My Hidden Superpower: A Blessing or a Curse?

Authored by:
Liz S.

Liz S.

A common icebreaker question I hear is: "If you could have a superpower, what would it be?" Some people want to fly. Some people want elemental powers like in Avatar the Last Airbender. For me, I typically respond with telekinesis, but that's irrelevant in the context of this blog post because it turns out I already have a superpower.

During my time in Seoul, I've discovered that I have the power of invisibility—though not exactly Violet from the Incredibles. Unlike in my hometown in Maine or my college town in Massachusetts, I have the ability to blend in with the crowd and walk around completely unnoticed. I can alter my body language to fit in with those around me, but like all superheroes who have just discovered their powers, I can't quite control it yet. I'm not doing or wearing anything special. I've simply entered an East Asian majority population for the first time since I was a baby. 

As an Asian Adoptee from Maine, I never found much representation in my immediate circles, save for a few international students in my middle/high school years. In college, I got to interact with more Asians in college, but the area was still largely white. Wherever I went, curious—or taunting—eyes would follow me in the school halls or on the streets. I was too quiet, too boisterous... it really didn't matter. My features were enough to draw people's eyes. It was especially obvious when people would pull up their masks just a little bit higher in my presence—xenophobia and racism aside, at least I got them wearing their masks.

Now in Seoul, I am surrounded by those who resemble me—even with my new blonde hair. When pedestrian signs flash green and the masses migrate to the opposite side of the road, not a single person spares me a glace. I am free to go about my day as I wish without anyone questioning my presence... until I speak that is.

While I did come to Seoul with a year's worth of Korean study under my belt, my Korean speaking, listening, nor writing skills were up to par for anyone to communicate more than "Hi, how are you?" and "What's your name?" While I knew basic grammar mechanics on paper, knowing how to tell people that I'm a 3rd-year student does not help me through the checkout process at a clothing store or understand the directions someone was giving me on how to grill my KBBQ.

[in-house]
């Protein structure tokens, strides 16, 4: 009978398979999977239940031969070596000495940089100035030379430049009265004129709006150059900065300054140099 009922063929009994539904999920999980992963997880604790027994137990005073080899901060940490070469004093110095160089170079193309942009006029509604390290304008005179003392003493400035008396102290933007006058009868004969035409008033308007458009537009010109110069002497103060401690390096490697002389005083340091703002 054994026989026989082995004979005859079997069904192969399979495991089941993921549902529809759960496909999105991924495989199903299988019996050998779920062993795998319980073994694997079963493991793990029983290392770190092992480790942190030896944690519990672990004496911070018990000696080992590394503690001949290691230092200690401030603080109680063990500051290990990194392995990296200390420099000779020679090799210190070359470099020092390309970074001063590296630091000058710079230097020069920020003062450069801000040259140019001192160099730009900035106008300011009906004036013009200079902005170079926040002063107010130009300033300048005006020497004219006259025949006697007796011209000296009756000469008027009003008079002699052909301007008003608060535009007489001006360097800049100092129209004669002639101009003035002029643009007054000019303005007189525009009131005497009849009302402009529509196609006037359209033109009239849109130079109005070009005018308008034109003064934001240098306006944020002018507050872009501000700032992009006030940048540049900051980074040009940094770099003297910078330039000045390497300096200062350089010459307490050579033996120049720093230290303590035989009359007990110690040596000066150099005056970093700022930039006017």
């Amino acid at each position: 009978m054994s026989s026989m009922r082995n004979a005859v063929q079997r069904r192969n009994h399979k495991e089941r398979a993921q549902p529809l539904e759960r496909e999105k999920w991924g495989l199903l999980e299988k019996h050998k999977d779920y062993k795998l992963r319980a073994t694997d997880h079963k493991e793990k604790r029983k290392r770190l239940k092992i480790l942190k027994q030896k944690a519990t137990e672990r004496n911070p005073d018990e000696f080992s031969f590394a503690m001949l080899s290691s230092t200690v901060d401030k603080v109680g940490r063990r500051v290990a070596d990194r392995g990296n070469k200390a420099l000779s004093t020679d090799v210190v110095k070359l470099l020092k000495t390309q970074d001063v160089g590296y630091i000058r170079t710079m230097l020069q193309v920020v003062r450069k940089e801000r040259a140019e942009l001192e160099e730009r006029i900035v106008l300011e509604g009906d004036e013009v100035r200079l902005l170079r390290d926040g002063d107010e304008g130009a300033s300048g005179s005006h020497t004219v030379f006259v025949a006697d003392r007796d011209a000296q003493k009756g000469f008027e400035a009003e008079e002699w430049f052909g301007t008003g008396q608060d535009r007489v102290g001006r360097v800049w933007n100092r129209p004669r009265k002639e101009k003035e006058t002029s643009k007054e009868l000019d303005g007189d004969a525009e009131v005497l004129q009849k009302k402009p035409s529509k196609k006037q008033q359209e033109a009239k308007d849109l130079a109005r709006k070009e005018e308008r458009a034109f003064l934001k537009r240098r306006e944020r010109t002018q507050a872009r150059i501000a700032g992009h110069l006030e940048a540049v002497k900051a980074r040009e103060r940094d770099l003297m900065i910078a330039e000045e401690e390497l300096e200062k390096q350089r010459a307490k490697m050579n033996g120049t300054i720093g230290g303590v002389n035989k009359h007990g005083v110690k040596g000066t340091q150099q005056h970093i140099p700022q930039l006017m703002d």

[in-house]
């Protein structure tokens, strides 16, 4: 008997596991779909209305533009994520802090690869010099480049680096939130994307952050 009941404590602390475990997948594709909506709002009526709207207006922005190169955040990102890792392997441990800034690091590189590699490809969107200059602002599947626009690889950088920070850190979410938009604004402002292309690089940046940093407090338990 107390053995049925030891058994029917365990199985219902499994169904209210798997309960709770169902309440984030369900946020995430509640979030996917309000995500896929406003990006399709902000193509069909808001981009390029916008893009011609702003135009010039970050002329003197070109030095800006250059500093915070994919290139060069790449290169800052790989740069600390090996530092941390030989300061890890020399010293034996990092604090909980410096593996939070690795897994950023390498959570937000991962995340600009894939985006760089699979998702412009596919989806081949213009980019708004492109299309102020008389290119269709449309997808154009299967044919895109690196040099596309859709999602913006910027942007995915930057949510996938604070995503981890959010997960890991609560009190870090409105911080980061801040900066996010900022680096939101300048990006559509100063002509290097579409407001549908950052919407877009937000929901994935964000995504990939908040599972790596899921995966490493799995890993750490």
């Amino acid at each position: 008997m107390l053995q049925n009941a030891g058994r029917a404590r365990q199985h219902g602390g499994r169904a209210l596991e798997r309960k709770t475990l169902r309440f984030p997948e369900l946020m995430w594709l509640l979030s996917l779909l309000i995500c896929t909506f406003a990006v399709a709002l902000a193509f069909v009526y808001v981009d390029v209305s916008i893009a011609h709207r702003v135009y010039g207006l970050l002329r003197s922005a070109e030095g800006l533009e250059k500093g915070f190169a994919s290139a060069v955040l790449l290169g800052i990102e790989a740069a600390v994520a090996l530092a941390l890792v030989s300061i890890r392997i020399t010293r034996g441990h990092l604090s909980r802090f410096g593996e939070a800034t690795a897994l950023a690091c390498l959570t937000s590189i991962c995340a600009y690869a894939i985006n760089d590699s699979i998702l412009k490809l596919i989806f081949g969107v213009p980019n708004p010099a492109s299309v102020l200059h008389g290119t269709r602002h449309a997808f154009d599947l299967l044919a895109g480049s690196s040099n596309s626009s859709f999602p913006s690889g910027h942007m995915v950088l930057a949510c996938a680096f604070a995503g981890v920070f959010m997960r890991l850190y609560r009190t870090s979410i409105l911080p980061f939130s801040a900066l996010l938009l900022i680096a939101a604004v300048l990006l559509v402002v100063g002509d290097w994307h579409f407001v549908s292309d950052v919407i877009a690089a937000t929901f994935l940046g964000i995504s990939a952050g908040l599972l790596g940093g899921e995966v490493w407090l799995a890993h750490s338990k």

As soon as I open my mouth, I lose my superpower and leave unassuming people a bit perplexed. Sometimes it feels like I'm letting my conversation partner down as if being East Asian meant I should be able to fluently communicate in the common language, even if my birth origins do not lie in Korea. These expectations are entirely my own as I try to force myself to belong as either a foreigner or a person well-assimilated to Korean language and culture. The decision is particularly difficult because of the hostile narrative America tends to adopt in relation to foreigners or people who look foreign. 

While I'm still rolling in these confusing feelings, I'm trying to describe myself as a learner rather than the aforementioned labels. Being a learner grants me space to make mistakes and celebrate small successes like being able to finally understand when the cashier asks if I want a bag or naturally using a new grammar structure I learned in Korean class.

This will be an ongoing internal conversation surrounding my identity that will continue even after I return to the U.S., but I'm grateful for the time and space to explore these personal themes and share them with you. Thanks for reading!

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